Writer Harriet Doerr (1910-2002) lived her life as a passionate celebration of wisdom and tenacity, memory, and honor.
Doerr left Stanford University in 1929 to marry and raise her family. She returned to the school in 1975 after her husband's death. At the age of 67, she gained her degree in European History. She then turned to writing.
"Writing derives from an accumulation of experience. It's as if you collect facts and observations over time, like a stone to stand on. From there, imagination takes over," she said.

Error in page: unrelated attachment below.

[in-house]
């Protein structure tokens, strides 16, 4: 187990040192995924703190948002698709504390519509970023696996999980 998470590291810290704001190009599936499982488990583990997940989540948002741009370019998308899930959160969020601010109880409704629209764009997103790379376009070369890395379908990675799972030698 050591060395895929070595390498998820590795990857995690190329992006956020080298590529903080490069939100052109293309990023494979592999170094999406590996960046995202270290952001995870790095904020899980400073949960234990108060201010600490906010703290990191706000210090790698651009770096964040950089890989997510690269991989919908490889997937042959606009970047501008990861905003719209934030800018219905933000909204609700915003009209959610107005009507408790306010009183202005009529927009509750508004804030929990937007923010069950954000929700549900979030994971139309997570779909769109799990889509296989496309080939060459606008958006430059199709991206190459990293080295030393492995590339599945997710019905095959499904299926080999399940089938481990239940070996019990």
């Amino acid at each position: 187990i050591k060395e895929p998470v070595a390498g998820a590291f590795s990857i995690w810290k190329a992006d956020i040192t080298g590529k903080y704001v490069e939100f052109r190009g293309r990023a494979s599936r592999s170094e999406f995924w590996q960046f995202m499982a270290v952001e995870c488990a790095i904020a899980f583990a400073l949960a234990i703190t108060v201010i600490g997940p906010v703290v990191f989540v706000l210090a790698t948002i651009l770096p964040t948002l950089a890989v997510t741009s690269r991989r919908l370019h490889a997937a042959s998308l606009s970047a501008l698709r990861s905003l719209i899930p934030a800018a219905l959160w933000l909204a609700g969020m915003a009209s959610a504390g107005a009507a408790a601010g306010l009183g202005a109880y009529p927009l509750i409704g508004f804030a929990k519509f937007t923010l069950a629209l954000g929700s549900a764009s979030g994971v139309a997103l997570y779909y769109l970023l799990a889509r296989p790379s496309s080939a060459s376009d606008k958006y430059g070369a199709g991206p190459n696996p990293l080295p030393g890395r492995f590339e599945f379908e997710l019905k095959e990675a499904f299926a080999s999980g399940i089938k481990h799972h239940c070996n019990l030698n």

At age 73, her first novel, the semi-autobiographical Stones for Ibarra, received a National Book Award. The story is honest and free of sentimentality. The New Yorker said the novel, "pierces the heart."
The remarkable Doerr also wrote the novel Consider This, Senora (1993) and a collection of short stories, The Tiger in the Grass (1996). Her beautiful words honored the enormous river of her life's experiences, with tenderness, heart, and humor.
Born in Pasadena, California, she was the granddaughter of railroad tycoon Henry Edwards Huntington. "You cannot just waste time. Otherwise you'll die to regret it," she said.
Everyone, everything, matters.